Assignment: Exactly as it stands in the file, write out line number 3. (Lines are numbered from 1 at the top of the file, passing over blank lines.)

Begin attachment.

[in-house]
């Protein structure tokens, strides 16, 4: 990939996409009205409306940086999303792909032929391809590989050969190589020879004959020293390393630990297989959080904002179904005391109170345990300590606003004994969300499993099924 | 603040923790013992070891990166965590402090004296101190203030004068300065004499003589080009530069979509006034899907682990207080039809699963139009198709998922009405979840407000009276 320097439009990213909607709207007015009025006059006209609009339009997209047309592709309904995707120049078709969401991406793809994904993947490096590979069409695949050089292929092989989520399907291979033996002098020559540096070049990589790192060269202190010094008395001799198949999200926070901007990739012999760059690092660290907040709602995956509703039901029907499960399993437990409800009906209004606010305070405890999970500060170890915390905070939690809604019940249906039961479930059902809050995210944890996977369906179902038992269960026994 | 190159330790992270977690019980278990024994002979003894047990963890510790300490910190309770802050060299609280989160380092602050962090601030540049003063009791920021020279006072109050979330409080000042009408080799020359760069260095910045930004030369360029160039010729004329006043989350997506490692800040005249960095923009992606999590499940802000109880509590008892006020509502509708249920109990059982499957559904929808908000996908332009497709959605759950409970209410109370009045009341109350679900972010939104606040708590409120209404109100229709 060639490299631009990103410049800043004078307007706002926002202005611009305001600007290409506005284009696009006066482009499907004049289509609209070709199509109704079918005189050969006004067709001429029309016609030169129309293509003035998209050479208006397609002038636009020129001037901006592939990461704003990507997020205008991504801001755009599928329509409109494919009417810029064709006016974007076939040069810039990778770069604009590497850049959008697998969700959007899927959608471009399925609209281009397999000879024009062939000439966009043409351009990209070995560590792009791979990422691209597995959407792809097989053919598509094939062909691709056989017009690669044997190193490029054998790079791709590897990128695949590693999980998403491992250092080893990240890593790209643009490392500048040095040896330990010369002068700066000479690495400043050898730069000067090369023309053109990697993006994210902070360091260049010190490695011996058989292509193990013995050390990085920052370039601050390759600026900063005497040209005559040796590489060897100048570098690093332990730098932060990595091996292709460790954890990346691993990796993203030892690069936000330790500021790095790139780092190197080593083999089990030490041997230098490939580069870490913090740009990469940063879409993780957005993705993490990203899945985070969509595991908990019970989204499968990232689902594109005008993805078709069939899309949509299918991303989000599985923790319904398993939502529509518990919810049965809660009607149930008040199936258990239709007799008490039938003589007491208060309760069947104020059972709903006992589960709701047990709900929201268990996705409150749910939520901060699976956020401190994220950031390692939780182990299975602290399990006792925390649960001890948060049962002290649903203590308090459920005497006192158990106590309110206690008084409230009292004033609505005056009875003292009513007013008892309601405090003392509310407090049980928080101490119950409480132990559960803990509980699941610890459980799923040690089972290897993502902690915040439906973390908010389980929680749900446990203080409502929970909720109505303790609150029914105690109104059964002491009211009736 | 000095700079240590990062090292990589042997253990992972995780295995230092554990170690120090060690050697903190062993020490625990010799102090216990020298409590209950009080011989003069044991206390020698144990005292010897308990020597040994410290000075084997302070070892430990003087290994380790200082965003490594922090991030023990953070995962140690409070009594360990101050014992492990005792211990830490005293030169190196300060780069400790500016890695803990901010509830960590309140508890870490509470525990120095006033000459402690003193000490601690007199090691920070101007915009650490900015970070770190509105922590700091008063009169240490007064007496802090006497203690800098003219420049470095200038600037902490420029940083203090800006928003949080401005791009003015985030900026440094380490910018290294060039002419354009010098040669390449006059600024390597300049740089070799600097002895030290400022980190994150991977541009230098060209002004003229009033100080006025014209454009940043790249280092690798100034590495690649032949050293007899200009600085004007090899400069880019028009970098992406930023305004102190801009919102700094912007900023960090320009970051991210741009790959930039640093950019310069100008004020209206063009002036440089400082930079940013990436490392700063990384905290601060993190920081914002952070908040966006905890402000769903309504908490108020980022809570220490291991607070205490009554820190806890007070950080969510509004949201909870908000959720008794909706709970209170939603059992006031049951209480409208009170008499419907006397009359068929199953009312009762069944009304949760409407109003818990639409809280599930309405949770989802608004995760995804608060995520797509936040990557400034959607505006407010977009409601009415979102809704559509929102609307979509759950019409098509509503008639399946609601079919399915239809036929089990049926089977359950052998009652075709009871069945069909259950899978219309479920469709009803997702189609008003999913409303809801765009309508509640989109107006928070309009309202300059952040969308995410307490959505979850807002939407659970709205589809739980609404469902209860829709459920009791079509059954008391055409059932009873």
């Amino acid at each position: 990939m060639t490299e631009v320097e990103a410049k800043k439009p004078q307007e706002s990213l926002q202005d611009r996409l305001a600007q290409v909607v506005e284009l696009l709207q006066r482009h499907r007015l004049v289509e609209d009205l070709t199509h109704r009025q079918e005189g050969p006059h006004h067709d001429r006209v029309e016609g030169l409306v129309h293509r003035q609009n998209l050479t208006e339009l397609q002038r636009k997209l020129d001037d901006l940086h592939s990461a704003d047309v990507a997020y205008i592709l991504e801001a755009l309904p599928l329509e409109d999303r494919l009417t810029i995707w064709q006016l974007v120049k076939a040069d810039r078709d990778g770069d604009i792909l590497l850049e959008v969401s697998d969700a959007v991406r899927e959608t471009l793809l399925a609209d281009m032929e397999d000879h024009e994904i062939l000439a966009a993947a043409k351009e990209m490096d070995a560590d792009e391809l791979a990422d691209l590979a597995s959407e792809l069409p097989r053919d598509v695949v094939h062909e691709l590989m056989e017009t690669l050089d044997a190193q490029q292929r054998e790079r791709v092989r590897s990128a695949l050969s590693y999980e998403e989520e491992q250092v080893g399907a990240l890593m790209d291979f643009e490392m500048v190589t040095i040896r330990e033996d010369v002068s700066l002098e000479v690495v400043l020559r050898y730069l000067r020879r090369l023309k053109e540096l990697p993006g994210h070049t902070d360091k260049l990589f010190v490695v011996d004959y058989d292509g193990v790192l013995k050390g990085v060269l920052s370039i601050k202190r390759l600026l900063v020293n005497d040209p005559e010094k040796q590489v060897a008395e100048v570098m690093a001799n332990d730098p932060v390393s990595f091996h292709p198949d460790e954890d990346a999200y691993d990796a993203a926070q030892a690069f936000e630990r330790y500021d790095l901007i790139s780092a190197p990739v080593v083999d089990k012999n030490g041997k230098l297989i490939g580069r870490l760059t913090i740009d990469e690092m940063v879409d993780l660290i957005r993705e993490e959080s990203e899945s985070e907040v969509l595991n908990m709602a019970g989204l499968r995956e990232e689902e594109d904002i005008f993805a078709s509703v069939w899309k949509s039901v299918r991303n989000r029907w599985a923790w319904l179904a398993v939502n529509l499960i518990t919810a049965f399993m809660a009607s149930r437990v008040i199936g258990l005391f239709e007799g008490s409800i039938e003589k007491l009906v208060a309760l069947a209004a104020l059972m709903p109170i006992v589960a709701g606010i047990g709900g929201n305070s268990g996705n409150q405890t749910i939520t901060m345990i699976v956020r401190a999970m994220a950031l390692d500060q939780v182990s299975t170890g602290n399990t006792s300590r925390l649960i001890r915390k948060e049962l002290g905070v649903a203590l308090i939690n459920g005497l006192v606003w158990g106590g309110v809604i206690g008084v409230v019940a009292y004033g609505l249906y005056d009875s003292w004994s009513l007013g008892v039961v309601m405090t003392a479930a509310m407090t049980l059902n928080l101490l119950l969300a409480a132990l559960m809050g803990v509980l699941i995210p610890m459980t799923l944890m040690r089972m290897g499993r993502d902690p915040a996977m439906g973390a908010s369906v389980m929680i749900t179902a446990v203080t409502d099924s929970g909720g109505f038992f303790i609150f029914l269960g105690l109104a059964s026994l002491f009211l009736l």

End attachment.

């Amino acid at each position: 990939m060639t490299e631009v320097e990103a410049k800043k439009p004078q307007e706002s990213l926002q202005d611009r996409l305001a600007q290409v909607v506005e284009l696009l709207q006066r482009h499907r007015l004049v289509e609209d009205l070709t199509h109704r009025q079918e005189g050969p006059h006004h067709d001429r006209v029309e016609g030169l409306v129309h293509r003035q609009n998209l050479t208006e339009l397609q002038r636009k997209l020129d001037d901006l940086h592939s990461a704003d047309v990507a997020y205008i592709l991504e801001a755009l309904p599928l329509e409109d999303r494919l009417t810029i995707w064709q006016l974007v120049k076939a040069d810039r078709d990778g770069d604009i792909l590497l850049e959008v969401s697998d969700a959007v991406r899927e959608t471009l793809l399925a609209d281009m032929e397999d000879h024009e994904i062939l000439a966009a993947a043409k351009e990209m490096d070995a560590d792009e391809l791979a990422d691209l590979a597995s959407e792809l069409p097989r053919d598509v695949v094939h062909e691709l590989m056989e017009t690669l050089d044997a190193q490029q292929r054998e790079r791709v092989r590897s990128a695949l050969s590693y999980e998403e989520e491992q250092v080893g399907a990240l890593m790209d291979f643009e490392m500048v190589t040095i040896r330990e033996d010369v002068s700066l002098e000479v690495v400043l020559r050898y730069l000067r020879r090369l023309k053109e540096l990697p993006g994210h070049t902070d360091k260049l990589f010190v490695v011996d004959y058989d292509g193990v790192l013995k050390g990085v060269l920052s370039i601050k202190r390759l600026l900063v020293n005497d040209p005559e010094k040796q590489v060897a008395e100048v570098m690093a001799n332990d730098p932060v390393s990595f091996h292709p198949d460790e954890d990346a999200y691993d990796a993203a926070q030892a690069f936000e630990r330790y500021d790095l901007i790139s780092a190197p990739v080593v083999d089990k012999n030490g041997k230098l297989i490939g580069r870490l760059t913090i740009d990469e690092m940063v879409d993780l660290i957005r993705e993490e959080s990203e899945s985070e907040v969509l595991n908990m709602a019970g989204l499968r995956e990232e689902e594109d904002i005008f993805a078709s509703v069939w899309k949509s039901v299918r991303n989000r029907w599985a923790w319904l179904a398993v939502n529509l499960i518990t919810a049965f399993m809660a009607s149930r437990v008040i199936g258990l005391f239709e007799g008490s409800i039938e003589k007491l009906v208060a309760l069947a209004a104020l059972m709903p109170i006992v589960a709701g606010i047990g709900g929201n305070s268990g996705n409150q405890t749910i939520t901060m345990i699976v956020r401190a999970m994220a950031l390692d500060q939780v182990s299975t170890g602290n399990t006792s300590r925390l649960i001890r915390k948060e049962l002290g905070v649903a203590l308090i939690n459920g005497l006192v606003w158990g106590g309110v809604i206690g008084v409230v019940a009292y004033g609505l249906y005056d009875s003292w004994s009513l007013g008892v039961v309601m405090t003392a479930a509310m407090t049980l059902n928080l101490l119950l969300a409480a132990l559960m809050g803990v509980l699941i995210p610890m459980t799923l944890m040690r089972m290897g499993r993502d902690p915040a996977m439906g973390a908010s369906v389980m929680i749900t179902a446990v203080t409502d099924s929970g909720g109505f038992f303790i609150f029914l269960g105690l109104a059964s026994l002491f009211l009736l």